Ballet is nothing without technique, but when a performance is accompanied by nothing more than that, it loses its allure. Not so in this 1983 clip of American Ballet Theatre's Cynthia Harvey in Don Quixote. Here, she's a breath of fresh air, striking the perfect balance between technique and artistry. She blends the clean lines garnered by years of training with the effusive personality of Kitri—neither aspect overshadows the other.

Although Harvey is surrounded by dancers, she stands out in part due to her sparkling charisma. She embodies Kitri's character so well that it's easy to forget that you're watching a performer. Although the tempo gets increasingly faster, Harvey remains steadfast in her movements, making them fuller and more dynamic. Watch the ease with which she transitions from her waltz turns into a series of chaînés and développés at 1:30. The energy and excitement she brings to each step is magnetic, creating lasting snapshots for the audience to take with them.

In May, Harvey became the artistic director of American Ballet Theatre's Jacqueline Kennedy Onassis School. In addition to her work with the En Avant Foundation, a non-profit committed to mentoring young dancers, Harvey remains an active contributor to the dance world, bringing notoriety wherever she goes. Happy #ThrowbackThursday!

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Health & Body
Emily Giacalone, modeled by Elizabeth Steele of The School at Steps.

In fall 2012, New York City Ballet associate artistic director Wendy Whelan, then a company principal, was taking morning class when her foot slid out from under her, causing her to pull the very top of what felt like her right hamstring muscle. "It shocked me from the inside out," she notes.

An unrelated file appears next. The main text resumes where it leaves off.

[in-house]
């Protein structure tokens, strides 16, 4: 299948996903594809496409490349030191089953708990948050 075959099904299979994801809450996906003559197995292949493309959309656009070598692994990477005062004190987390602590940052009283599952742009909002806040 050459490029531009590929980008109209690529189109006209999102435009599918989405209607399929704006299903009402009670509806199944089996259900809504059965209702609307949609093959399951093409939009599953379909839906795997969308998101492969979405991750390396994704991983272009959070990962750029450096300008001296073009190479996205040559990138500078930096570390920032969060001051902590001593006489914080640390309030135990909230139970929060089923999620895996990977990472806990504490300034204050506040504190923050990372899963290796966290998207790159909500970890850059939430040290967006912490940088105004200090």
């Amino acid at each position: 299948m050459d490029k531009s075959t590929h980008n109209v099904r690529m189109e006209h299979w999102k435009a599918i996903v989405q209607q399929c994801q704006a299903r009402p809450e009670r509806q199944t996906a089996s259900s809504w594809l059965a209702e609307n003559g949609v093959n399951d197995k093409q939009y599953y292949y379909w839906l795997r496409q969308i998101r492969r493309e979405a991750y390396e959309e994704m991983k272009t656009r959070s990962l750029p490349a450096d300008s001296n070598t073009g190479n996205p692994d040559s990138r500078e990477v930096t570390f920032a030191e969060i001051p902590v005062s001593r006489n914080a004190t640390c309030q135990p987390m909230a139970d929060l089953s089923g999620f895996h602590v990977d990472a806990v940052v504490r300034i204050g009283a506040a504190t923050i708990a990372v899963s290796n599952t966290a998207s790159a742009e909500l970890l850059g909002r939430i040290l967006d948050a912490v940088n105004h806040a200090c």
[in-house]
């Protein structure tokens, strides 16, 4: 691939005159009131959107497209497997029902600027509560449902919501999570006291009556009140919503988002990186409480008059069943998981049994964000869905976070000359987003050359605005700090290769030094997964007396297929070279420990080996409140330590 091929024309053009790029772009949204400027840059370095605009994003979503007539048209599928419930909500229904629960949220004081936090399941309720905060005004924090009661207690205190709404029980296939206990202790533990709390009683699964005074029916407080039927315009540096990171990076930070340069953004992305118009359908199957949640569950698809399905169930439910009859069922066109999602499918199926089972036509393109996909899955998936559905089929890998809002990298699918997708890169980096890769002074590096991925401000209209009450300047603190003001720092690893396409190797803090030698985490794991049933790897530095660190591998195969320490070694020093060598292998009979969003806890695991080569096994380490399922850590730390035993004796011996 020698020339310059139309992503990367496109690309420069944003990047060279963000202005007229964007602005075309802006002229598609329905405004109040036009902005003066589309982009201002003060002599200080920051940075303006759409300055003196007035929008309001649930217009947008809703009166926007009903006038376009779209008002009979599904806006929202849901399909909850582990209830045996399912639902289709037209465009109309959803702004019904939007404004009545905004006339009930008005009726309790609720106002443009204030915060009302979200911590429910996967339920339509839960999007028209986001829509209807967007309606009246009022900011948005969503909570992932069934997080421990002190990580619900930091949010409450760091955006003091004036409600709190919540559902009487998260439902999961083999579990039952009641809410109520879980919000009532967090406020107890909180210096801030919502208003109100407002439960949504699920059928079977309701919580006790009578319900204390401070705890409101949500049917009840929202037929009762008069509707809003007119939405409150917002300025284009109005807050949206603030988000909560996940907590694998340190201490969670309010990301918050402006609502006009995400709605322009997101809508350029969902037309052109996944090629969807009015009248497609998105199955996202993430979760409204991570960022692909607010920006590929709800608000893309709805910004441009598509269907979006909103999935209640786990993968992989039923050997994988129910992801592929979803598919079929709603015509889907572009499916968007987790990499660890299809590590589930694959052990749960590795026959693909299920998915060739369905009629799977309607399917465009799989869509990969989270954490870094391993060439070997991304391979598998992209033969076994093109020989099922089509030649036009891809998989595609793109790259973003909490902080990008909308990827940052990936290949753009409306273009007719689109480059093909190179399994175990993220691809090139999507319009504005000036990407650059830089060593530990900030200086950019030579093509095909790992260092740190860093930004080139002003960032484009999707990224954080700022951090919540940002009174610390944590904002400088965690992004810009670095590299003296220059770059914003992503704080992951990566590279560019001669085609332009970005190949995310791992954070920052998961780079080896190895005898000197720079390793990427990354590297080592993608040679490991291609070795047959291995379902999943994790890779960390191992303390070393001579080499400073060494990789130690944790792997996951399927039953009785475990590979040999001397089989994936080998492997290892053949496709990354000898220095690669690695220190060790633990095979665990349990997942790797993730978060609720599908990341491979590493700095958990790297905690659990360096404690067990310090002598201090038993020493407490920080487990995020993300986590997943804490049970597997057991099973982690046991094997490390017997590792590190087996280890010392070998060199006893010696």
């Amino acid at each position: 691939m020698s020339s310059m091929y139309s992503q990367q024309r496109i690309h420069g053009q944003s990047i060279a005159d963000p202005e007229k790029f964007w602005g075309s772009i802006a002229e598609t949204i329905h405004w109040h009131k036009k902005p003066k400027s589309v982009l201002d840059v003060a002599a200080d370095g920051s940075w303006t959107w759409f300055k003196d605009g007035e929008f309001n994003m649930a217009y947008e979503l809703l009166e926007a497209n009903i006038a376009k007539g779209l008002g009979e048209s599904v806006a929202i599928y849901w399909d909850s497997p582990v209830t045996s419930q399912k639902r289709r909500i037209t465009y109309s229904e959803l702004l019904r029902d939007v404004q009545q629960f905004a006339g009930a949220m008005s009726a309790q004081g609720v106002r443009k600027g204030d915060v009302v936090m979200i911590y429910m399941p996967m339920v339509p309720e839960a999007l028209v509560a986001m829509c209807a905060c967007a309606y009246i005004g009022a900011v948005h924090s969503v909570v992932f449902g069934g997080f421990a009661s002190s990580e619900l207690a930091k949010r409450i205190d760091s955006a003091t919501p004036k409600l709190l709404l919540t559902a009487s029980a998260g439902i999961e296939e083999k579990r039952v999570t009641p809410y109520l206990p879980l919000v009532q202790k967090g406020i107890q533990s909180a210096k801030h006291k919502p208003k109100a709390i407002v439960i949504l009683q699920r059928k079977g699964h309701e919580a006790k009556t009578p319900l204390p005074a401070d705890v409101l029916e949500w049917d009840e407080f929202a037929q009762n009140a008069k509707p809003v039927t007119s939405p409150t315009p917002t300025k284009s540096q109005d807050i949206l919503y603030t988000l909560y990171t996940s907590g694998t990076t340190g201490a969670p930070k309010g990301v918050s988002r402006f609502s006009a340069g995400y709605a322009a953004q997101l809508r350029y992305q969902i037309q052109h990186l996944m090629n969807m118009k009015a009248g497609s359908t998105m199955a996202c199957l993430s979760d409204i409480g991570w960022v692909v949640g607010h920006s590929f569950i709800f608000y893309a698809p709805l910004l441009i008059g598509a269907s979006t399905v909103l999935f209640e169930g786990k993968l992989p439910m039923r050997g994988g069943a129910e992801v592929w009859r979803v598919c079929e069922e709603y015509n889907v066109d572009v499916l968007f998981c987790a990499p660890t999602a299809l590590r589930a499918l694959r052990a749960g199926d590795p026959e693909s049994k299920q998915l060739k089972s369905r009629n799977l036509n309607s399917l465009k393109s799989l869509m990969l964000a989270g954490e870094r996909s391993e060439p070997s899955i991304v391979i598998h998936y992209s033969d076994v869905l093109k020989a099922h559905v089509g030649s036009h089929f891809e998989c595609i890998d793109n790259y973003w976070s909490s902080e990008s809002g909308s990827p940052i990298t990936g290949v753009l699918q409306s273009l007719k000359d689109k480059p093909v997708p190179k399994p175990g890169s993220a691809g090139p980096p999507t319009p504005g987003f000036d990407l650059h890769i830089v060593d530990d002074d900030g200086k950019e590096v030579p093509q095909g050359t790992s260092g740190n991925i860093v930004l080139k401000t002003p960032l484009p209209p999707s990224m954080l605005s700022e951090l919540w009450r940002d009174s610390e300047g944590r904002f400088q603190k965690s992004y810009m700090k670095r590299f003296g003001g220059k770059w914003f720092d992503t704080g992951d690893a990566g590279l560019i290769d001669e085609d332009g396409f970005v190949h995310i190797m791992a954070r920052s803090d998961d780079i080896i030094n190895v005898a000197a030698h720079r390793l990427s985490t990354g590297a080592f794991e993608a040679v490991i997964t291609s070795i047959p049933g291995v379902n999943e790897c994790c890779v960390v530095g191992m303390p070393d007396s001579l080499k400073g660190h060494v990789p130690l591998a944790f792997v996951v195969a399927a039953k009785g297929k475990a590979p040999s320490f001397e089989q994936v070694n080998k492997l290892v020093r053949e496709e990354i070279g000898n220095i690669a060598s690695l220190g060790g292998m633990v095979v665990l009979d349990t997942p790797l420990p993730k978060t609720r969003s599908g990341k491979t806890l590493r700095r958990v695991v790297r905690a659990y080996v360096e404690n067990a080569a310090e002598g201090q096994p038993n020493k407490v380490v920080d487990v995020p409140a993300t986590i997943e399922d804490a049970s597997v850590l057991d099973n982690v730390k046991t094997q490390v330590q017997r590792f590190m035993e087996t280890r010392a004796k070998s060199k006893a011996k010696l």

Whelan spent three months nursing her hamstring. But once she got back to performing, her right hip flexor began flaring up. "By the end of Nutcracker season, I could no longer bear standing in fifth position. I could not lift my right leg without severe pain," she says. "I couldn't imagine why or how this was suddenly becoming so debilitating." A sonogram revealed a complex labral tear in Whelan's hip.

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Courtesy Grishko ltd. (Moscow, Russia)

If you're one of the many American ballet dancers who loyally wear Grishko pointe shoes, you may have noticed something different about your shoes recently.

In the midst of a lawsuit, Grishko ltd. is now selling in the U.S. under the name Nikolay to reduce confusion and ensure that American dancers get the high-quality shoes they've come to expect.

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Ballet Stars

Carlos Acosta and Tamara Rojo both took The Royal Ballet by storm when they arrived at the company in 1998 and 2000, respectively. Virtuosic, enigmatic performers, the two forged a storied partnership over the course of their next decade together at The Royal. Now they've both gone on to lead the next generation of ballet dancers in England: Rojo has been the artistic director of English National Ballet since 2012, and Acosta will take the helm of Birmingham Royal Ballet in January. With this 2007 clip of their balcony scene from Sir Kenneth MacMillan's Romeo and Juliet, it's easy to see why they are already the stuff of ballet legend.

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Rachel Neville, Courtesy Audition Dancewear

When you dig through your collection of leotards before class, do you ever think about how they're made, or what they're made from? Chances are, most dancers don't, and Audition Dancewear wants to do something about that.

The company—run by two mother-daughter duos, Kathy and Caroline Perry and Shelly and Suzanna Lathrum—has begun making leotards from recycled materials to reduce their carbon footprint and raise awareness around plastic consumption. The result is a sleek line of leos that don't sacrifice style or function, and that use four or five recycled water bottles per leo.

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